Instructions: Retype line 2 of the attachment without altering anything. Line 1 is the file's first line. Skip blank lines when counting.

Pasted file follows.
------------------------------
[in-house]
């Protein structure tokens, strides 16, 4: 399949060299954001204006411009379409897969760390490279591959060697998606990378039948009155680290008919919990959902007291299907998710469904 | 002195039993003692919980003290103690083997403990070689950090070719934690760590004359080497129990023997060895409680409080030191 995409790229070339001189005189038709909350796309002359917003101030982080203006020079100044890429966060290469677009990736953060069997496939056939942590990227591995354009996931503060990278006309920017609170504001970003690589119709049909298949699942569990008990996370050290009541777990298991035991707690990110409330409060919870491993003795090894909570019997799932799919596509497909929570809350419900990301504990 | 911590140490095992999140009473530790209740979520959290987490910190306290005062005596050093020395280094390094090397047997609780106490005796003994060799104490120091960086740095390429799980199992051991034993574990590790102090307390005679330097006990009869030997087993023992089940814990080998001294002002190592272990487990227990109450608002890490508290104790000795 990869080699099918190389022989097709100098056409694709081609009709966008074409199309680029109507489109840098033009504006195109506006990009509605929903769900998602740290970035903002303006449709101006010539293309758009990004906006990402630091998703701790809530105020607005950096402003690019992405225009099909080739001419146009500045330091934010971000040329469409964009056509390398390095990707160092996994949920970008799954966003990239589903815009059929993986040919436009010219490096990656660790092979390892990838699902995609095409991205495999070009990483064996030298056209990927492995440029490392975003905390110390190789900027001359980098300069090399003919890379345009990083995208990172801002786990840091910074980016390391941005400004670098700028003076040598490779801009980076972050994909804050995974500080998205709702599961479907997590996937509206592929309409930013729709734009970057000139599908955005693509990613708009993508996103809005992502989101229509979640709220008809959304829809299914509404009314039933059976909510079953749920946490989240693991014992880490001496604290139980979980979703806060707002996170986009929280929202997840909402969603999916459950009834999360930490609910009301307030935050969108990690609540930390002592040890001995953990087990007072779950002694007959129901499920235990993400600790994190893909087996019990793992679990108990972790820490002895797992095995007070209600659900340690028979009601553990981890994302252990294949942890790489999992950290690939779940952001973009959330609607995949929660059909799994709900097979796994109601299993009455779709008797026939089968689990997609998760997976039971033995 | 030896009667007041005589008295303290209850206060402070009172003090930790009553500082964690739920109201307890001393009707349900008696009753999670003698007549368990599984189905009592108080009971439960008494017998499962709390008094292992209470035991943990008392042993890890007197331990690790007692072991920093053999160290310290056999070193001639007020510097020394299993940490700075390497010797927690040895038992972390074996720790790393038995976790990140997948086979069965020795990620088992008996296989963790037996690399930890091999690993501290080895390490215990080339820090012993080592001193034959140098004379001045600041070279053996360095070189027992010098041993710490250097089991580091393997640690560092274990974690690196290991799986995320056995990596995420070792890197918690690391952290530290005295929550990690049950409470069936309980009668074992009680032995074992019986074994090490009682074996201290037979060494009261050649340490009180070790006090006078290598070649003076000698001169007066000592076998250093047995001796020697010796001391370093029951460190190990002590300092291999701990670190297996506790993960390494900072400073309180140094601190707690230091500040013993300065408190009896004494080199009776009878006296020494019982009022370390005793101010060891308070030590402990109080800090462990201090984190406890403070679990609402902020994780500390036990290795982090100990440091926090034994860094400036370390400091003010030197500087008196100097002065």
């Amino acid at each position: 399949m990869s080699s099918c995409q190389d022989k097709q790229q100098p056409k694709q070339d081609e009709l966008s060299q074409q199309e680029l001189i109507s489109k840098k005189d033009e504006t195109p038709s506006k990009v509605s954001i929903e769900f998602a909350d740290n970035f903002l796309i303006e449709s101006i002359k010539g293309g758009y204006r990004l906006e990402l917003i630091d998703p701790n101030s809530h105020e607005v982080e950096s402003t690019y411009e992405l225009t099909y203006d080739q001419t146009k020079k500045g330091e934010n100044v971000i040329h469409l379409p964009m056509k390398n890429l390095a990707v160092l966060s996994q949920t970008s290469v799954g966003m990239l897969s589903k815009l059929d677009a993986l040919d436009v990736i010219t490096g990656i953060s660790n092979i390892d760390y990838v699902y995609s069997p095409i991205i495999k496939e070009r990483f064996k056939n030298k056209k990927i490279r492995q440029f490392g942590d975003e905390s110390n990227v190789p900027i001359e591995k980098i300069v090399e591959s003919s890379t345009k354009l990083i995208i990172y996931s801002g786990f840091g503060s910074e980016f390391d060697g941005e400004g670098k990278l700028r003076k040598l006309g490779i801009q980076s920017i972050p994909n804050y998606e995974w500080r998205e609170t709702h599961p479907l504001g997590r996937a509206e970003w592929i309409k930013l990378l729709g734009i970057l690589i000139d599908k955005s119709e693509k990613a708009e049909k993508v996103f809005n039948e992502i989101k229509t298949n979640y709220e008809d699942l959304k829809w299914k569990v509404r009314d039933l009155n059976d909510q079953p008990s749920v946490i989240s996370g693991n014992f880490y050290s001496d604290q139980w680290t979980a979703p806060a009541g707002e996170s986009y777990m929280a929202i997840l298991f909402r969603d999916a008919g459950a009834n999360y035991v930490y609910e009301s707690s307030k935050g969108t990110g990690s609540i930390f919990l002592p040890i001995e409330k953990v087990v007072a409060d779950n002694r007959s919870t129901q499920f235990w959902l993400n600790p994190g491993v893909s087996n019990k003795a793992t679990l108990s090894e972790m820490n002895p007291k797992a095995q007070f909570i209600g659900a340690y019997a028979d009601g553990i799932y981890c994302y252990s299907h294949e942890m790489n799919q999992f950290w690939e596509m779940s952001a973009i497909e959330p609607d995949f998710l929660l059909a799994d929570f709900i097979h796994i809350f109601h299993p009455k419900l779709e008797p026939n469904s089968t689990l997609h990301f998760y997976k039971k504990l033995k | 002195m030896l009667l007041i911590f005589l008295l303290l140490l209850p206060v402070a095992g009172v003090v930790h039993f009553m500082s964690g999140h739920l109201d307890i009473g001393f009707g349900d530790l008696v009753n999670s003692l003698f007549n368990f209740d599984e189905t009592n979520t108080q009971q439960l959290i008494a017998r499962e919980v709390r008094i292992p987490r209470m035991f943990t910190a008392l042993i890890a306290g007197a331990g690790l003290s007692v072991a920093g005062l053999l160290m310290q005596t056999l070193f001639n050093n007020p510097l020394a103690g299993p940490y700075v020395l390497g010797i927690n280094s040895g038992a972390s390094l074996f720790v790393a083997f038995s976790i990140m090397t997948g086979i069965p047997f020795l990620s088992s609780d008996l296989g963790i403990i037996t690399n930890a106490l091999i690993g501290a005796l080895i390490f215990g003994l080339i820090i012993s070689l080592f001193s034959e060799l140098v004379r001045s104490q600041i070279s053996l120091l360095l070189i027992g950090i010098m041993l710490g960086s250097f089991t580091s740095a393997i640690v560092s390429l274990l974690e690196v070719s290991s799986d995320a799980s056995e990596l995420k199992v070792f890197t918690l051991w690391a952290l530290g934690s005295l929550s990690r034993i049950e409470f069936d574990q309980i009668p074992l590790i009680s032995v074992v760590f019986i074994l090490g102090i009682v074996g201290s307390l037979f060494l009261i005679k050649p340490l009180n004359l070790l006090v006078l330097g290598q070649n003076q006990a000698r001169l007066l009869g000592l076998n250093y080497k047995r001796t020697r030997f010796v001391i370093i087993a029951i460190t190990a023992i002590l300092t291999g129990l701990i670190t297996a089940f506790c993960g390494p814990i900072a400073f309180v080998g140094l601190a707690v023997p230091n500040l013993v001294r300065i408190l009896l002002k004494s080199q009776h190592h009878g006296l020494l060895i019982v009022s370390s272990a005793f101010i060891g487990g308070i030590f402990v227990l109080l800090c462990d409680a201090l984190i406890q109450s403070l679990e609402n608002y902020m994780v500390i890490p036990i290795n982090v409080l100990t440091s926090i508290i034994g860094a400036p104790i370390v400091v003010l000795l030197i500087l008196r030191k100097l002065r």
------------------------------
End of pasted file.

């Protein structure tokens, strides 16, 4: 399949060299954001204006411009379409897969760390490279591959060697998606990378039948009155680290008919919990959902007291299907998710469904 | 002195039993003692919980003290103690083997403990070689950090070719934690760590004359080497129990023997060895409680409080030191 995409790229070339001189005189038709909350796309002359917003101030982080203006020079100044890429966060290469677009990736953060069997496939056939942590990227591995354009996931503060990278006309920017609170504001970003690589119709049909298949699942569990008990996370050290009541777990298991035991707690990110409330409060919870491993003795090894909570019997799932799919596509497909929570809350419900990301504990 | 911590140490095992999140009473530790209740979520959290987490910190306290005062005596050093020395280094390094090397047997609780106490005796003994060799104490120091960086740095390429799980199992051991034993574990590790102090307390005679330097006990009869030997087993023992089940814990080998001294002002190592272990487990227990109450608002890490508290104790000795 990869080699099918190389022989097709100098056409694709081609009709966008074409199309680029109507489109840098033009504006195109506006990009509605929903769900998602740290970035903002303006449709101006010539293309758009990004906006990402630091998703701790809530105020607005950096402003690019992405225009099909080739001419146009500045330091934010971000040329469409964009056509390398390095990707160092996994949920970008799954966003990239589903815009059929993986040919436009010219490096990656660790092979390892990838699902995609095409991205495999070009990483064996030298056209990927492995440029490392975003905390110390190789900027001359980098300069090399003919890379345009990083995208990172801002786990840091910074980016390391941005400004670098700028003076040598490779801009980076972050994909804050995974500080998205709702599961479907997590996937509206592929309409930013729709734009970057000139599908955005693509990613708009993508996103809005992502989101229509979640709220008809959304829809299914509404009314039933059976909510079953749920946490989240693991014992880490001496604290139980979980979703806060707002996170986009929280929202997840909402969603999916459950009834999360930490609910009301307030935050969108990690609540930390002592040890001995953990087990007072779950002694007959129901499920235990993400600790994190893909087996019990793992679990108990972790820490002895797992095995007070209600659900340690028979009601553990981890994302252990294949942890790489999992950290690939779940952001973009959330609607995949929660059909799994709900097979796994109601299993009455779709008797026939089968689990997609998760997976039971033995 | 030896009667007041005589008295303290209850206060402070009172003090930790009553500082964690739920109201307890001393009707349900008696009753999670003698007549368990599984189905009592108080009971439960008494017998499962709390008094292992209470035991943990008392042993890890007197331990690790007692072991920093053999160290310290056999070193001639007020510097020394299993940490700075390497010797927690040895038992972390074996720790790393038995976790990140997948086979069965020795990620088992008996296989963790037996690399930890091999690993501290080895390490215990080339820090012993080592001193034959140098004379001045600041070279053996360095070189027992010098041993710490250097089991580091393997640690560092274990974690690196290991799986995320056995990596995420070792890197918690690391952290530290005295929550990690049950409470069936309980009668074992009680032995074992019986074994090490009682074996201290037979060494009261050649340490009180070790006090006078290598070649003076000698001169007066000592076998250093047995001796020697010796001391370093029951460190190990002590300092291999701990670190297996506790993960390494900072400073309180140094601190707690230091500040013993300065408190009896004494080199009776009878006296020494019982009022370390005793101010060891308070030590402990109080800090462990201090984190406890403070679990609402902020994780500390036990290795982090100990440091926090034994860094400036370390400091003010030197500087008196100097002065």